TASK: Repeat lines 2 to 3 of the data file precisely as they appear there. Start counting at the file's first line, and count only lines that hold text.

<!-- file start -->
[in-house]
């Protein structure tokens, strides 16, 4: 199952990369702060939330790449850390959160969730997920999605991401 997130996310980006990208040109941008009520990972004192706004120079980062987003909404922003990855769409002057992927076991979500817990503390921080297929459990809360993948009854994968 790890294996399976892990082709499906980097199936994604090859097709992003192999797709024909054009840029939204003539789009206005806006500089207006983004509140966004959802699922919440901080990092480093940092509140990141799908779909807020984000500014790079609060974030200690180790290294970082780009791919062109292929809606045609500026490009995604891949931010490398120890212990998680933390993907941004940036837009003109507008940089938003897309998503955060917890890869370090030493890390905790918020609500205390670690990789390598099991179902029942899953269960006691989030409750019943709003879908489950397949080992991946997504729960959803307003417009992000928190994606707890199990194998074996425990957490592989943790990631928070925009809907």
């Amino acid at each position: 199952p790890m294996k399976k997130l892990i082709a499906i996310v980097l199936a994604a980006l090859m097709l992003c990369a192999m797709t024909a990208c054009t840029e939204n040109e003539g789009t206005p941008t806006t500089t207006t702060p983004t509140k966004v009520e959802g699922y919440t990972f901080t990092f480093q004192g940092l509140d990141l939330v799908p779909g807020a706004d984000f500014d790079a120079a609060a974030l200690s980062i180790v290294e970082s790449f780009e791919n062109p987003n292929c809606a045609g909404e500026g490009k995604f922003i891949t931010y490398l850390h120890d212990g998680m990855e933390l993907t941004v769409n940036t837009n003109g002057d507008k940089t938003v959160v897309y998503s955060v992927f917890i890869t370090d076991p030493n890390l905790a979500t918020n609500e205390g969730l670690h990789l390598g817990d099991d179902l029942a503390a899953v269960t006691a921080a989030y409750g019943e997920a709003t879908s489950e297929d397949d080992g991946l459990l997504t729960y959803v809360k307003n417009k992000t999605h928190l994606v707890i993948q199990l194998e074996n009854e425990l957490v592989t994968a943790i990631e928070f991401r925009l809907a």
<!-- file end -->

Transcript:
């Protein structure tokens, strides 16, 4: 199952990369702060939330790449850390959160969730997920999605991401 997130996310980006990208040109941008009520990972004192706004120079980062987003909404922003990855769409002057992927076991979500817990503390921080297929459990809360993948009854994968 790890294996399976892990082709499906980097199936994604090859097709992003192999797709024909054009840029939204003539789009206005806006500089207006983004509140966004959802699922919440901080990092480093940092509140990141799908779909807020984000500014790079609060974030200690180790290294970082780009791919062109292929809606045609500026490009995604891949931010490398120890212990998680933390993907941004940036837009003109507008940089938003897309998503955060917890890869370090030493890390905790918020609500205390670690990789390598099991179902029942899953269960006691989030409750019943709003879908489950397949080992991946997504729960959803307003417009992000928190994606707890199990194998074996425990957490592989943790990631928070925009809907």
């Amino acid at each position: 199952p790890m294996k399976k997130l892990i082709a499906i996310v980097l199936a994604a980006l090859m097709l992003c990369a192999m797709t024909a990208c054009t840029e939204n040109e003539g789009t206005p941008t806006t500089t207006t702060p983004t509140k966004v009520e959802g699922y919440t990972f901080t990092f480093q004192g940092l509140d990141l939330v799908p779909g807020a706004d984000f500014d790079a120079a609060a974030l200690s980062i180790v290294e970082s790449f780009e791919n062109p987003n292929c809606a045609g909404e500026g490009k995604f922003i891949t931010y490398l850390h120890d212990g998680m990855e933390l993907t941004v769409n940036t837009n003109g002057d507008k940089t938003v959160v897309y998503s955060v992927f917890i890869t370090d076991p030493n890390l905790a979500t918020n609500e205390g969730l670690h990789l390598g817990d099991d179902l029942a503390a899953v269960t006691a921080a989030y409750g019943e997920a709003t879908s489950e297929d397949d080992g991946l459990l997504t729960y959803v809360k307003n417009k992000t999605h928190l994606v707890i993948q199990l194998e074996n009854e425990l957490v592989t994968a943790i990631e928070f991401r925009l809907a």